THIS WEEK : 3/4 - Computational Support and Automated Physical Design for Scientific Applications

Computational Support and Automated Physical Design for Scientific Applications

Speaker: Anastasia Ailamaki, EPFL, Switzerland, and CMU, USA

Hosted by Prof. Abraham Bernstein

*Date:* April 3, 2008 *Time:* 17:15h *Room:* BIN 2.A.01


Scientific applications are becoming increasingly data intensive. Due to advances in instrumentation, experimental infrastructures and simulation capabilities, scientific disciplines are faced with the challenge of storing and processing unprecedented volumes of data. Observation-based datasets are mostly bound by database physical design issues, whereas simulation-generated data mangement need computational support and specialized indexing. Unfortunately, nowadays database systems do not provide adequate tools for automated physical design or appropriate indexing methods for scientific datasets.

This talk summarizes current results from our ongoing efforts to design low-overhead, high-impact database support for large-scale scientific applications. The first part of the talk addresses data generated from scientific simulations, such as earthquake simulations, which produce and process 3-D structures represented by large unstructured tetrahedral meshes. Unfortunately, conventional spatial indexing techniques are inadequate to efficiently analyze and visualize this data. I present Directed Local Search (DLS), an efficient indexing and query processing technique for unstructured tetrahedral meshes, which significantly improves performance when running queries commonly used in scientific applications. The second part addresses automating physical design of observation-based datasets (such as astronomical data) stored in conventional relational database systems. I present AutoPart, a system for automatically partitioning database tables based on a representative query workload. If time permits, I will also present some more recent work on revolutionizing the current methods for automated index generation by reducing the need for calls to the optimizer and by using integer linear programming.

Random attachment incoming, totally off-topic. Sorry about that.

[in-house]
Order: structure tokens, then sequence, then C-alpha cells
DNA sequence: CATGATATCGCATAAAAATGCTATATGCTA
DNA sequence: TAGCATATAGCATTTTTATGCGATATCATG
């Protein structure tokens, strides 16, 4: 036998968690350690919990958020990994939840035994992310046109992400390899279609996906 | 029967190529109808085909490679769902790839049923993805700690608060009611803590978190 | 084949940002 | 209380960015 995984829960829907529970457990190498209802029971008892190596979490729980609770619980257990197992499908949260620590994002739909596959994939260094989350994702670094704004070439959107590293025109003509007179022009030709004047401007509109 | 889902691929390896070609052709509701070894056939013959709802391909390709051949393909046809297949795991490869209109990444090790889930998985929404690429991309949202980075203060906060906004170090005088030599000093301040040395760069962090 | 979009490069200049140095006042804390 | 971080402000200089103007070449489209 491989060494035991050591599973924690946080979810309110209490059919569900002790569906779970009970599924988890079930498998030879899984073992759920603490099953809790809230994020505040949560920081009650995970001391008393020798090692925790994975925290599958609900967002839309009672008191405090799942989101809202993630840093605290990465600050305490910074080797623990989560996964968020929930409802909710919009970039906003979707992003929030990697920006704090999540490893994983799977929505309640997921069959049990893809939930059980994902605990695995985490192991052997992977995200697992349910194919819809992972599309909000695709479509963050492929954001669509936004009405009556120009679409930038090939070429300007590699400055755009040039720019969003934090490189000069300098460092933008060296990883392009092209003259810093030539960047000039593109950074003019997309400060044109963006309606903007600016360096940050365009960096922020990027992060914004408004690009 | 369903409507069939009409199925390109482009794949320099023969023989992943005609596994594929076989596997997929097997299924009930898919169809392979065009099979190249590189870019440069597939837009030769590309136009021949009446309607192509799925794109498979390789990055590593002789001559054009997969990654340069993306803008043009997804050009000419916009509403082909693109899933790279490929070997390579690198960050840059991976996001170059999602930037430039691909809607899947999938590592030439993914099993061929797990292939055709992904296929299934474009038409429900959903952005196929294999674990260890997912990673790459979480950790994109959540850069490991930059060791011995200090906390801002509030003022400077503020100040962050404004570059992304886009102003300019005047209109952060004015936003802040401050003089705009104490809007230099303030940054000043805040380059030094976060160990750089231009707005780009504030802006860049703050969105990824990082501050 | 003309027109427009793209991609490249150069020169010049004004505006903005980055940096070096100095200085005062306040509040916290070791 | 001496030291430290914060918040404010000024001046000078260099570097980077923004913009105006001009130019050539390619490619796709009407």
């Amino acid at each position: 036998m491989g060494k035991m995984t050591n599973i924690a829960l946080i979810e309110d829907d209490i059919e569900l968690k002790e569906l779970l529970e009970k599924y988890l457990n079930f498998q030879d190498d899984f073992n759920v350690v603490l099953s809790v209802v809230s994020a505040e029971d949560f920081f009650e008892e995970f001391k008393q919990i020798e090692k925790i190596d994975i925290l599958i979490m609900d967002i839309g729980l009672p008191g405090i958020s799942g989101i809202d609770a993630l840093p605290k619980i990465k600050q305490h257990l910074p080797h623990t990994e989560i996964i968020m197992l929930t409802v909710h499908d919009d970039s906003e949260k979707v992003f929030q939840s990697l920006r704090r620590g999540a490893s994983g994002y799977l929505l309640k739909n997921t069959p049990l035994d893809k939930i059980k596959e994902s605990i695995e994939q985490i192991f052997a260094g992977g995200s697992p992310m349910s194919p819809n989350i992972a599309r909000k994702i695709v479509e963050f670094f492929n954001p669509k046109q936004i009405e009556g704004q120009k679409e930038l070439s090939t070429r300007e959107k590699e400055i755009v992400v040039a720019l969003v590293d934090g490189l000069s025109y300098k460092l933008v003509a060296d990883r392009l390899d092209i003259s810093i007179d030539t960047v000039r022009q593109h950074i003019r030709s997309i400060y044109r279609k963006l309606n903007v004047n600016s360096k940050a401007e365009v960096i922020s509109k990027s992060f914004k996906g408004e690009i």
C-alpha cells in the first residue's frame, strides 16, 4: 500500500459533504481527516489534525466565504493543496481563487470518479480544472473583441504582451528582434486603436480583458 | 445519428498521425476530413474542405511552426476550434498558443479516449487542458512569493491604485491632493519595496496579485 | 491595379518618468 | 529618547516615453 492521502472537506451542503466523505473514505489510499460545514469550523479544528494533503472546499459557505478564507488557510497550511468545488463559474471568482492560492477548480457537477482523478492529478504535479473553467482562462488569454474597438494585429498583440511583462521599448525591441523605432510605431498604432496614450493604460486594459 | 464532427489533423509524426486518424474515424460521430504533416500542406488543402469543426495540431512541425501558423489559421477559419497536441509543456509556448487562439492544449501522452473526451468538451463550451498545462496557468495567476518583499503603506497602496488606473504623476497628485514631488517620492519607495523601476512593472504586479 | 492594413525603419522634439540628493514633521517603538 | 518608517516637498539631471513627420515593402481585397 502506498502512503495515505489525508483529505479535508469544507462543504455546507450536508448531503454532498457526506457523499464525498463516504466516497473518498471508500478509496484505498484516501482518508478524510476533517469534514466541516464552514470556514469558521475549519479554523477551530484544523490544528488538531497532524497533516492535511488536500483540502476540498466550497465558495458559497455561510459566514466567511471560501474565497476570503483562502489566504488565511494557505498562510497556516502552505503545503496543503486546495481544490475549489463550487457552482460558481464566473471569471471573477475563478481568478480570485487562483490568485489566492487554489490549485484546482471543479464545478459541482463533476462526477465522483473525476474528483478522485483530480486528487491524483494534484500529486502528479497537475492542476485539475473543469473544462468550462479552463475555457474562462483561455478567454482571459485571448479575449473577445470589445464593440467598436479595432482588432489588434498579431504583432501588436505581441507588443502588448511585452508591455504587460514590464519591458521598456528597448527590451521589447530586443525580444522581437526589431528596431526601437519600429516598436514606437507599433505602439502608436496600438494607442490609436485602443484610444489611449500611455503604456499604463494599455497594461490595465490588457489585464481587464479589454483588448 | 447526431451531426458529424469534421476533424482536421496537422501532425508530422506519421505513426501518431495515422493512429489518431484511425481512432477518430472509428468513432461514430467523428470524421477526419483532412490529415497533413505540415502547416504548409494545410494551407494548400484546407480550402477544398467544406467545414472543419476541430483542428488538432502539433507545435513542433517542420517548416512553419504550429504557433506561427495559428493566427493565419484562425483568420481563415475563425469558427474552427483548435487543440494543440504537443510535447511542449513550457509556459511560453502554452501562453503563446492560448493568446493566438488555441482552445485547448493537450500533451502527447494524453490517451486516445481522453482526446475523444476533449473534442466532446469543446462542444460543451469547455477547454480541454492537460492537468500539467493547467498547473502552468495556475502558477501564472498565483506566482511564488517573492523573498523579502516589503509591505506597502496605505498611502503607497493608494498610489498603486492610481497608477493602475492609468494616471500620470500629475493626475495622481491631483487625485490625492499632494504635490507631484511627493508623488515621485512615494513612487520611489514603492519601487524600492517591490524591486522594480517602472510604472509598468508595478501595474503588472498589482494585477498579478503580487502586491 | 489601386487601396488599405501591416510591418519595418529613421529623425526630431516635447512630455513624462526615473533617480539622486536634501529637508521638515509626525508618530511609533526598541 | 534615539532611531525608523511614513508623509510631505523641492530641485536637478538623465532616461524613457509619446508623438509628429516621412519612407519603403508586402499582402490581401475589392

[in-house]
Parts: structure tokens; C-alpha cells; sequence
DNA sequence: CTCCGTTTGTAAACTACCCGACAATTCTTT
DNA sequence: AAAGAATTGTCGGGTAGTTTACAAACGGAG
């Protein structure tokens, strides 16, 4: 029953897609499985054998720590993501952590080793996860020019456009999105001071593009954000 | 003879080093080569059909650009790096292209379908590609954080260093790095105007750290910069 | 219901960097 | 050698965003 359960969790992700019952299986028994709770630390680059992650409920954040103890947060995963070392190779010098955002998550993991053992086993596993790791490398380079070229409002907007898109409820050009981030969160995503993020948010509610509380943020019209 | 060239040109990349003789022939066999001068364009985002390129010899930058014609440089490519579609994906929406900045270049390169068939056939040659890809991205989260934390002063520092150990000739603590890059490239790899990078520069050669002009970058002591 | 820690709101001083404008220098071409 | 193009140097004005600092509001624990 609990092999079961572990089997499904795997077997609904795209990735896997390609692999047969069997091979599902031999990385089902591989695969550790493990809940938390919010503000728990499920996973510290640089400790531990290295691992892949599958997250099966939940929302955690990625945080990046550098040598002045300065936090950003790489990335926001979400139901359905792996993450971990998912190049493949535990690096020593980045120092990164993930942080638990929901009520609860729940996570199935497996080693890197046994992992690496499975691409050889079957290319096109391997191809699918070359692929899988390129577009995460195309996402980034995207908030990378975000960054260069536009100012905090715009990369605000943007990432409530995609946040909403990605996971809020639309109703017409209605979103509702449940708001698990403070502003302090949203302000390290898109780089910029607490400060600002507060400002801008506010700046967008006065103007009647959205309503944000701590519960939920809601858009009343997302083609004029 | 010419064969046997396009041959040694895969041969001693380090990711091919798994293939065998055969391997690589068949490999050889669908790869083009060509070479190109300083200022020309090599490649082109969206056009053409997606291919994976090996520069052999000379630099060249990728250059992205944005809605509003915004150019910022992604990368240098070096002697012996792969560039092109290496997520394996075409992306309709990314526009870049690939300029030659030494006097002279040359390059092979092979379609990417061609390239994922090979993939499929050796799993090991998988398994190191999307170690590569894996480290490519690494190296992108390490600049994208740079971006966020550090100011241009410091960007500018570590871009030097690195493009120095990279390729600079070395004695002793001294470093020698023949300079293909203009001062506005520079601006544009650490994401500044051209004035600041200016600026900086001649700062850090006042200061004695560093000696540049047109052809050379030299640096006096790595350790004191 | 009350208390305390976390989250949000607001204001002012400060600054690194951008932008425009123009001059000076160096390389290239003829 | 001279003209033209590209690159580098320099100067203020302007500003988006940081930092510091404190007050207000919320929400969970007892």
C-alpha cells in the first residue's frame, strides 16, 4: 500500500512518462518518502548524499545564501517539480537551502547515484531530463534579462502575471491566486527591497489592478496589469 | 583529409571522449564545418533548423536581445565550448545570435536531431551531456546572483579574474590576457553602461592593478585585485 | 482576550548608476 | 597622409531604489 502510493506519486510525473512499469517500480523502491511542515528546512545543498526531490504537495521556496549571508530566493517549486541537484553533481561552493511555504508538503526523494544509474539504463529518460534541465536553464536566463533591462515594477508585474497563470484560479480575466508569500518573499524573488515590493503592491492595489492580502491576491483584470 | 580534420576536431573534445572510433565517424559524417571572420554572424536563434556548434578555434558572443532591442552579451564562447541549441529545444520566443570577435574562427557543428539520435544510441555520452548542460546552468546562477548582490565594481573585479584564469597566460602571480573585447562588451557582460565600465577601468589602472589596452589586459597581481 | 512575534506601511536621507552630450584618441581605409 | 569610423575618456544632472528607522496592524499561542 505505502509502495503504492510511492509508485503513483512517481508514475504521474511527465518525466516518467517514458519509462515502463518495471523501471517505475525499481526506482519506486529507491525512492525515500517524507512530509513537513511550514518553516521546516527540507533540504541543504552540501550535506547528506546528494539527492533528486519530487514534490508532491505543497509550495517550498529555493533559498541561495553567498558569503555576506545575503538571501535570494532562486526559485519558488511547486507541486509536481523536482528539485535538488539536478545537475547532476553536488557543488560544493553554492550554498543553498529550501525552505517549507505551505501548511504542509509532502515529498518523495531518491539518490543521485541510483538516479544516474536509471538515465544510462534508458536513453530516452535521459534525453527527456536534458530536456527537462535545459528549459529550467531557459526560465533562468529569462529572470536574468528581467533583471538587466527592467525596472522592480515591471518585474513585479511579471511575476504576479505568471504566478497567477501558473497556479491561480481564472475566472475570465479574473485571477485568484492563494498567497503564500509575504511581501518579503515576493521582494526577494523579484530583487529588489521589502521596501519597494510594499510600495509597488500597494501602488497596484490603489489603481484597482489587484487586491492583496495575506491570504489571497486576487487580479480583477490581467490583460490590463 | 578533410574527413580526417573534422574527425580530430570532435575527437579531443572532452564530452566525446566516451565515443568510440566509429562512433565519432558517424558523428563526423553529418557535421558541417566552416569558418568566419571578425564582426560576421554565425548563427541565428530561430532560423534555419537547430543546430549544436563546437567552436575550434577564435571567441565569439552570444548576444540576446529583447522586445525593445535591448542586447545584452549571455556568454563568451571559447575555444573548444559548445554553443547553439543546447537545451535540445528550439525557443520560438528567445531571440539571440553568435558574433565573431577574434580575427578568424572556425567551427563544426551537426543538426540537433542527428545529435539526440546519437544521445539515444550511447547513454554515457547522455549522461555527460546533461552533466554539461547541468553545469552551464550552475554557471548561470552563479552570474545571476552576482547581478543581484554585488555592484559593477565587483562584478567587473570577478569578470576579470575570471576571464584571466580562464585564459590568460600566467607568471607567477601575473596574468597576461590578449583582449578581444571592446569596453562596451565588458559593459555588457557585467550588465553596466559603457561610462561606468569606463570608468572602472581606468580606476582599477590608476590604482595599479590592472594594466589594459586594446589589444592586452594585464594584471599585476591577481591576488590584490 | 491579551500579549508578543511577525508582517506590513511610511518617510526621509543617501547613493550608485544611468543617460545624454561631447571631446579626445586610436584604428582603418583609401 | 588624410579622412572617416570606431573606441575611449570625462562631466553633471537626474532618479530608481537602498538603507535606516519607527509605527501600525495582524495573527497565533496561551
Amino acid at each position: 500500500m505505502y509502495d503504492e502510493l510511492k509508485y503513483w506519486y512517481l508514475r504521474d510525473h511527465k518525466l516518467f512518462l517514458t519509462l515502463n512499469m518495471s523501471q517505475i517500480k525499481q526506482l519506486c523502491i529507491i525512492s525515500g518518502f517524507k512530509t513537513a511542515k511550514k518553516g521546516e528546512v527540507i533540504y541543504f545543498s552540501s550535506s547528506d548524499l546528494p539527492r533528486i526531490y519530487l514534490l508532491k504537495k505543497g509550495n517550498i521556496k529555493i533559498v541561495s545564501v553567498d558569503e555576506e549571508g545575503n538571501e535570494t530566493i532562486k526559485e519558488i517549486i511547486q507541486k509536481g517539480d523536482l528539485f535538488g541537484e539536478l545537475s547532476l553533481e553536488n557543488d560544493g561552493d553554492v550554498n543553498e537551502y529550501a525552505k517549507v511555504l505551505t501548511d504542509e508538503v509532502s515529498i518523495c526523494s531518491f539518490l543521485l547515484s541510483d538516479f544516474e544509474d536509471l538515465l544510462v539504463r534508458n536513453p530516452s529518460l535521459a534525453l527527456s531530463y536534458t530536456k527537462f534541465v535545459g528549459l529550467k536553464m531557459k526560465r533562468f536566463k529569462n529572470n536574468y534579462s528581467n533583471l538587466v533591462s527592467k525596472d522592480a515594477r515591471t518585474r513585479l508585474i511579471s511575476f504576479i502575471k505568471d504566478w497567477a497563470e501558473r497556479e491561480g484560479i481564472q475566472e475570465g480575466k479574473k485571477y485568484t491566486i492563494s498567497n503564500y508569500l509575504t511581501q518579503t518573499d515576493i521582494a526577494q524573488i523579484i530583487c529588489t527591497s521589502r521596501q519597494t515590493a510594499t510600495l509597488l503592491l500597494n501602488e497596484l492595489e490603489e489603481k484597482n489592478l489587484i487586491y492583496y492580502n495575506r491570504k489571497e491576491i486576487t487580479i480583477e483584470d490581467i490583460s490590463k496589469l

Anastasia (Natassa) Ailamaki has received a B.Sc. degree in Computer Engineering from the Polytechnic School of the University of Patra, Greece (1990), M.Sc. degrees from the Technical University of Crete, Greece (1993) and from the University of Rochester, NY (1996), and a Ph.D. degree in Computer Science from the University of Wisconsin-Madison (2000). In 2001 she joined the Computer Science Department at Carnegie Mellon University, first as an assistant and then as an associate professor. In 2008 she joined École Polytechnique Fédérale de Lausanne (EPFL) in Switzerland as a full professor. Her research interests are in the broad area of database systems and applications, with emphasis on database system behavior on modern processor hardware and disks. Her projects at Carnegie Mellon (including Staged Database Systems, Cache-Resident Data Bases, and the Fates Storage Manager), aim at building systems to strengthen the interaction between the database software and the underlying hardware and I/O devices. In addition, she is working on automated schema design and computational database support for scientific applications, storage device modeling and performance prediction, as well as internet query caching.

Natassa has received a Sloan Research Fellowship (2005), six best-paper awards (VLDB 2001, Performance 2002, VLDB PhD Workshop 2003, ICDE 2004, FAST 2005, and ICDE 2006 (demo)), an NSF CAREER award (2002), and IBM Faculty Partnership awards in 2001, 2002, and 2003. In 2007, she received a Finmeccanica endowed chair from the Computer Science Department at Carnegie Mellon, and a European Young Investigator Award from the European Science Foundation. She is a member of IEEE and ACM, and has also been a CRA-W mentor.